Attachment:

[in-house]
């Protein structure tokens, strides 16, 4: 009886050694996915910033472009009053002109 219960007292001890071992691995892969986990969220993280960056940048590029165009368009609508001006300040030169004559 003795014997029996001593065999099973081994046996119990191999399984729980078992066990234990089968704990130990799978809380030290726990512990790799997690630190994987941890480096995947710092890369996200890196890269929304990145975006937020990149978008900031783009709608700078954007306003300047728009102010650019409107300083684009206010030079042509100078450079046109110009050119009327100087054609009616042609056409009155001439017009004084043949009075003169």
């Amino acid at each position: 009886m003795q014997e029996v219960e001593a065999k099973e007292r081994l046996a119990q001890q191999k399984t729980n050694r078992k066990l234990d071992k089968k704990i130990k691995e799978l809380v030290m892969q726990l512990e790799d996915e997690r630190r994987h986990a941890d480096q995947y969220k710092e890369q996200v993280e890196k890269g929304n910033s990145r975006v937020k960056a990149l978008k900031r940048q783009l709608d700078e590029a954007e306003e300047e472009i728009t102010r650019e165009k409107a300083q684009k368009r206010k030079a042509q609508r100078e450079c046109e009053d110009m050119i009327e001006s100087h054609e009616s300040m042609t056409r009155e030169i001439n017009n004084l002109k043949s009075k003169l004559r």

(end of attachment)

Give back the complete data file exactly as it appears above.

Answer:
[in-house]
């Protein structure tokens, strides 16, 4: 009886050694996915910033472009009053002109 219960007292001890071992691995892969986990969220993280960056940048590029165009368009609508001006300040030169004559 003795014997029996001593065999099973081994046996119990191999399984729980078992066990234990089968704990130990799978809380030290726990512990790799997690630190994987941890480096995947710092890369996200890196890269929304990145975006937020990149978008900031783009709608700078954007306003300047728009102010650019409107300083684009206010030079042509100078450079046109110009050119009327100087054609009616042609056409009155001439017009004084043949009075003169």
């Amino acid at each position: 009886m003795q014997e029996v219960e001593a065999k099973e007292r081994l046996a119990q001890q191999k399984t729980n050694r078992k066990l234990d071992k089968k704990i130990k691995e799978l809380v030290m892969q726990l512990e790799d996915e997690r630190r994987h986990a941890d480096q995947y969220k710092e890369q996200v993280e890196k890269g929304n910033s990145r975006v937020k960056a990149l978008k900031r940048q783009l709608d700078e590029a954007e306003e300047e472009i728009t102010r650019e165009k409107a300083q684009k368009r206010k030079a042509q609508r100078e450079c046109e009053d110009m050119i009327e001006s100087h054609e009616s300040m042609t056409r009155e030169i001439n017009n004084l002109k043949s009075k003169l004559r």